United States: DOL's Aggressive Regulatory Agenda Continues

Last Updated: December 14 2015
Article by Christopher Wilkinson

The U.S. Department of Labor's ("DOL") role as a strong player in the Obama Administration's domestic agenda shows no signs of letting up. DOL is poised to finalize big changes in the federal contracting and wage and hour spaces. Employers should be ready to meet the compliance challenges associated with these new obligations.

The Office of Information and Regulatory Actions ("OIRA"), the regulatory arm of the Office of Management Budget ("OMB"), released the Fall 2015 Regulatory Agenda. Publication of the regulatory agenda is important as it lists when government agencies intend to propose or finalize their rules in the next 12 months. Notably, as the Obama administration winds down, publication of the agenda gives significant insight into what the administration hopes to accomplish before the end of the term. The anticipated dates are not binding and agencies frequently leave items on the agenda even though they may not be a high priority.

Nonetheless, the Fall 2015 release confirms that the Fair Pay and Safe Workplaces (a.k.a. the "Blacklisting" regulations) regulatory actions remain a high priority with an anticipated April 2016 publication date. In addition, the white collar overtime regulations are moving at a quick pace with a summer 2016 publication date.

Blacklisting Regulations are Set for April 2016 Publication. The Fall agenda lists April 2016 as the publication for the final version of Fair Pay and Safe Workplaces. As a reminder, the regulatory actions at issue here are the Federal Acquisition Regulatory Council's regulation and the companion Department of Labor guidance which grew out of the President's Executive Order No. 13673. The Executive Order required that contractors with over $500,000 in federal contracts report a three-year history of their labor law violations to the contracting agencies and, if contractors are deemed not "responsible," they face several administrative sanctions including debarment from federal contracting. Several challenges related to this effort exist including the significant reporting burden on contractors as well as major unresolved practical issues such as the difficulties prime contractors would face in reporting for all of their multi-tiered subcontractors.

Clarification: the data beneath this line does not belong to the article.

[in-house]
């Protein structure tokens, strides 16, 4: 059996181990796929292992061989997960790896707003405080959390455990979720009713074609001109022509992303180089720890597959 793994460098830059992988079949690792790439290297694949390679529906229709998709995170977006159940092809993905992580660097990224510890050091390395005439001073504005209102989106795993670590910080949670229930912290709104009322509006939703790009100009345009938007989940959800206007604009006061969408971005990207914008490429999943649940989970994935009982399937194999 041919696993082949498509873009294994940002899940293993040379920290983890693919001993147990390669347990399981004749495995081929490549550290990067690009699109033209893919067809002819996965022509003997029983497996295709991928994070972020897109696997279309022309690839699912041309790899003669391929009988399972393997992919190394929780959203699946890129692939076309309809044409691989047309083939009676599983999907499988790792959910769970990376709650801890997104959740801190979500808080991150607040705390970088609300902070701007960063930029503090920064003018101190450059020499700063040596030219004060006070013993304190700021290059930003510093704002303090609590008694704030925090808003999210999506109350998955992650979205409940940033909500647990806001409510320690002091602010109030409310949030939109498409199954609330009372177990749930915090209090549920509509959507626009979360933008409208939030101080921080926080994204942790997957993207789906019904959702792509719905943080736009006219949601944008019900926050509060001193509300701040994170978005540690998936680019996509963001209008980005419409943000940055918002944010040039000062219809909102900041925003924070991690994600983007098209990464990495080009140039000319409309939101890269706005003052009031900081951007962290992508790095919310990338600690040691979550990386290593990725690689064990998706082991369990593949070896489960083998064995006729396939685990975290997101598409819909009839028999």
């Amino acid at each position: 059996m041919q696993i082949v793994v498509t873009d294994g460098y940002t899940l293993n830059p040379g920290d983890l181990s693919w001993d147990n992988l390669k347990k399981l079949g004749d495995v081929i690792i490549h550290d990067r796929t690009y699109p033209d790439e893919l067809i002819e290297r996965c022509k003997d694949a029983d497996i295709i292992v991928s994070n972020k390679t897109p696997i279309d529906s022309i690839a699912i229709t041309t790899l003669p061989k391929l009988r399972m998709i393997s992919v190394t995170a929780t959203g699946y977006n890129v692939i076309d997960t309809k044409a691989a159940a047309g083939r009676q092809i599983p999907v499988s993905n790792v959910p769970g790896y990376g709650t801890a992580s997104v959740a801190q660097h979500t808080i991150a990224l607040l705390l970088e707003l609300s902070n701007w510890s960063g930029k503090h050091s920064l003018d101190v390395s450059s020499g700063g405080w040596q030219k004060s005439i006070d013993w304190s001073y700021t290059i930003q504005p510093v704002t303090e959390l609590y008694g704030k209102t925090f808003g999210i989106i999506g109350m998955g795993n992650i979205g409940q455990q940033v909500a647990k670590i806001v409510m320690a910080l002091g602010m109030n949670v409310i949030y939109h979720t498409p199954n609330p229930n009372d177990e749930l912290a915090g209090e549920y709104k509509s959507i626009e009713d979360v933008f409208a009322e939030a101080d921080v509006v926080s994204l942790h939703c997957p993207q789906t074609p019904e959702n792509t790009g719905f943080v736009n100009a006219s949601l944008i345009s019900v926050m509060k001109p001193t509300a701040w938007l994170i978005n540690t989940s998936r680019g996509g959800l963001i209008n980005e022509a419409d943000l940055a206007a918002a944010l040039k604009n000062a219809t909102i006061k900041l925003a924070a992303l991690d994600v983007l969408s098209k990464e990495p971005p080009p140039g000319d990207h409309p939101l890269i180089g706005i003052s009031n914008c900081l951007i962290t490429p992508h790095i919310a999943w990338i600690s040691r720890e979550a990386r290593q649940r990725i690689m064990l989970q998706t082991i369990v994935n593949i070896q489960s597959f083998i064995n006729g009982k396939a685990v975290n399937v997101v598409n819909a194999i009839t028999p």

The April 2016 anticipated publication date indicates that this remains a very high priority for the Administration. The April date also may confirm our belief that the Administration is considering the Congressional Review Act ("CRA") in the timing of the regulation. This 1996 law can play a role in the timing of regulations near the end of a presidential term. It requires major rules to be submitted to and considered by Congress before they take effect. If Congress adjourns its annual session less than 60 "legislative days" in the House of Representatives or 60 "session days" in the Senate after a rule is submitted to it, then the rule is carried over to the next session of Congress and subject to possible disapproval during that session. Importantly, if the regulation is sent after the 60 day timeframe and the next Congress disapproves of a final regulation, the next President would be able to scuttle the regulatory action by signing the resolution of disapproval. President Bush was able to kill the DOL's ergonomics rule using this tool. The April publication date may reflect concern about the CRA deadline and confirms that the blacklisting regulations are on a fast track to be implemented.